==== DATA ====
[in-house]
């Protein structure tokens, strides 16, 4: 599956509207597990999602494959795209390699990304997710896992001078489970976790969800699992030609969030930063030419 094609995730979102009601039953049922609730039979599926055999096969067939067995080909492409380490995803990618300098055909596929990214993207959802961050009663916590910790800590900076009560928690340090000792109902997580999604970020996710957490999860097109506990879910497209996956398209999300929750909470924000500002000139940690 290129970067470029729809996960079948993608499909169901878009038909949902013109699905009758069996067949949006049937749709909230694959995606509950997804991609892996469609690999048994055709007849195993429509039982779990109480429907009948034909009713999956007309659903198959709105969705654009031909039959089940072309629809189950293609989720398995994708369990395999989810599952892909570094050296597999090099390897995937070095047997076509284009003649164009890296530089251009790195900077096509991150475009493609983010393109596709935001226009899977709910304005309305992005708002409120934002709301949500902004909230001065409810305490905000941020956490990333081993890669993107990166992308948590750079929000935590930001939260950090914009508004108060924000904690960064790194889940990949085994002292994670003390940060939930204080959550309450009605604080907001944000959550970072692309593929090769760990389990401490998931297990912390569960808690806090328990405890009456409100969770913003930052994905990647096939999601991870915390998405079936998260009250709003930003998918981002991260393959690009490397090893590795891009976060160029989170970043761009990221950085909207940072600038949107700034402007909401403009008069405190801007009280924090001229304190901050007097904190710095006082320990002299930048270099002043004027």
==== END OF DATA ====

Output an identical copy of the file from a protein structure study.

[in-house]
């Protein structure tokens, strides 16, 4: 599956509207597990999602494959795209390699990304997710896992001078489970976790969800699992030609969030930063030419 094609995730979102009601039953049922609730039979599926055999096969067939067995080909492409380490995803990618300098055909596929990214993207959802961050009663916590910790800590900076009560928690340090000792109902997580999604970020996710957490999860097109506990879910497209996956398209999300929750909470924000500002000139940690 290129970067470029729809996960079948993608499909169901878009038909949902013109699905009758069996067949949006049937749709909230694959995606509950997804991609892996469609690999048994055709007849195993429509039982779990109480429907009948034909009713999956007309659903198959709105969705654009031909039959089940072309629809189950293609989720398995994708369990395999989810599952892909570094050296597999090099390897995937070095047997076509284009003649164009890296530089251009790195900077096509991150475009493609983010393109596709935001226009899977709910304005309305992005708002409120934002709301949500902004909230001065409810305490905000941020956490990333081993890669993107990166992308948590750079929000935590930001939260950090914009508004108060924000904690960064790194889940990949085994002292994670003390940060939930204080959550309450009605604080907001944000959550970072692309593929090769760990389990401490998931297990912390569960808690806090328990405890009456409100969770913003930052994905990647096939999601991870915390998405079936998260009250709003930003998918981002991260393959690009490397090893590795891009976060160029989170970043761009990221950085909207940072600038949107700034402007909401403009008069405190801007009280924090001229304190901050007097904190710095006082320990002299930048270099002043004027």